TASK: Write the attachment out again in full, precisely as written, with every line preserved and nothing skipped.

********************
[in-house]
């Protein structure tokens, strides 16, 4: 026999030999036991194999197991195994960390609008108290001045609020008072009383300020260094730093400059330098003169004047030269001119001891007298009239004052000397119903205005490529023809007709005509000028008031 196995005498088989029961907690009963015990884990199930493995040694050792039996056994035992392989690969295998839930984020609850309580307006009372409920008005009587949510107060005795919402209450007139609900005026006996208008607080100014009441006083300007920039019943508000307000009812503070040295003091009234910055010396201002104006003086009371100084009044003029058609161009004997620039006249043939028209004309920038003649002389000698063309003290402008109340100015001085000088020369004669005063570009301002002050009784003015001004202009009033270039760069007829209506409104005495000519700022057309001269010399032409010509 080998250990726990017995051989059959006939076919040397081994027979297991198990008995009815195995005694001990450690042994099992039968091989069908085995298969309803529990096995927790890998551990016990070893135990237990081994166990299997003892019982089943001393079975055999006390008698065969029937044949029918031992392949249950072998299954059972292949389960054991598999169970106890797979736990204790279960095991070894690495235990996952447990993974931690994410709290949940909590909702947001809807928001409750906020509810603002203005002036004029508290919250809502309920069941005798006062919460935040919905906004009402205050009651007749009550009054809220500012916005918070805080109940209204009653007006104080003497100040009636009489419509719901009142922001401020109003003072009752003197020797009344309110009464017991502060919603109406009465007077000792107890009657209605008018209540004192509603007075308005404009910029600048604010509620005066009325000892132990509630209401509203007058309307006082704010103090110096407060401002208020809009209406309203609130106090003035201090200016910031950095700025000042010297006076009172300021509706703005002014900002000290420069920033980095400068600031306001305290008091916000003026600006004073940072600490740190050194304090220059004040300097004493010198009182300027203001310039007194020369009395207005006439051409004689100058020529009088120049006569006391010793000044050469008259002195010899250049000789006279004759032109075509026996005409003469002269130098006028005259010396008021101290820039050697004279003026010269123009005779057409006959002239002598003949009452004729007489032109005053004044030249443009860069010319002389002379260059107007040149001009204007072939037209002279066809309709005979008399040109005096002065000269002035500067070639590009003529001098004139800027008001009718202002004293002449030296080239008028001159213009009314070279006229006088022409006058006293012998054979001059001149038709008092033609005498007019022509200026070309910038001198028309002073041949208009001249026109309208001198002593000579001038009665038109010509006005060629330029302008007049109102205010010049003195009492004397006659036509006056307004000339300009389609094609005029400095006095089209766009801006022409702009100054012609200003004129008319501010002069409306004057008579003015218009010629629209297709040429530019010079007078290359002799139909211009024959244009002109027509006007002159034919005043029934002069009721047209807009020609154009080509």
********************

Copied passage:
[in-house]
């Protein structure tokens, strides 16, 4: 026999030999036991194999197991195994960390609008108290001045609020008072009383300020260094730093400059330098003169004047030269001119001891007298009239004052000397119903205005490529023809007709005509000028008031 196995005498088989029961907690009963015990884990199930493995040694050792039996056994035992392989690969295998839930984020609850309580307006009372409920008005009587949510107060005795919402209450007139609900005026006996208008607080100014009441006083300007920039019943508000307000009812503070040295003091009234910055010396201002104006003086009371100084009044003029058609161009004997620039006249043939028209004309920038003649002389000698063309003290402008109340100015001085000088020369004669005063570009301002002050009784003015001004202009009033270039760069007829209506409104005495000519700022057309001269010399032409010509 080998250990726990017995051989059959006939076919040397081994027979297991198990008995009815195995005694001990450690042994099992039968091989069908085995298969309803529990096995927790890998551990016990070893135990237990081994166990299997003892019982089943001393079975055999006390008698065969029937044949029918031992392949249950072998299954059972292949389960054991598999169970106890797979736990204790279960095991070894690495235990996952447990993974931690994410709290949940909590909702947001809807928001409750906020509810603002203005002036004029508290919250809502309920069941005798006062919460935040919905906004009402205050009651007749009550009054809220500012916005918070805080109940209204009653007006104080003497100040009636009489419509719901009142922001401020109003003072009752003197020797009344309110009464017991502060919603109406009465007077000792107890009657209605008018209540004192509603007075308005404009910029600048604010509620005066009325000892132990509630209401509203007058309307006082704010103090110096407060401002208020809009209406309203609130106090003035201090200016910031950095700025000042010297006076009172300021509706703005002014900002000290420069920033980095400068600031306001305290008091916000003026600006004073940072600490740190050194304090220059004040300097004493010198009182300027203001310039007194020369009395207005006439051409004689100058020529009088120049006569006391010793000044050469008259002195010899250049000789006279004759032109075509026996005409003469002269130098006028005259010396008021101290820039050697004279003026010269123009005779057409006959002239002598003949009452004729007489032109005053004044030249443009860069010319002389002379260059107007040149001009204007072939037209002279066809309709005979008399040109005096002065000269002035500067070639590009003529001098004139800027008001009718202002004293002449030296080239008028001159213009009314070279006229006088022409006058006293012998054979001059001149038709008092033609005498007019022509200026070309910038001198028309002073041949208009001249026109309208001198002593000579001038009665038109010509006005060629330029302008007049109102205010010049003195009492004397006659036509006056307004000339300009389609094609005029400095006095089209766009801006022409702009100054012609200003004129008319501010002069409306004057008579003015218009010629629209297709040429530019010079007078290359002799139909211009024959244009002109027509006007002159034919005043029934002069009721047209807009020609154009080509």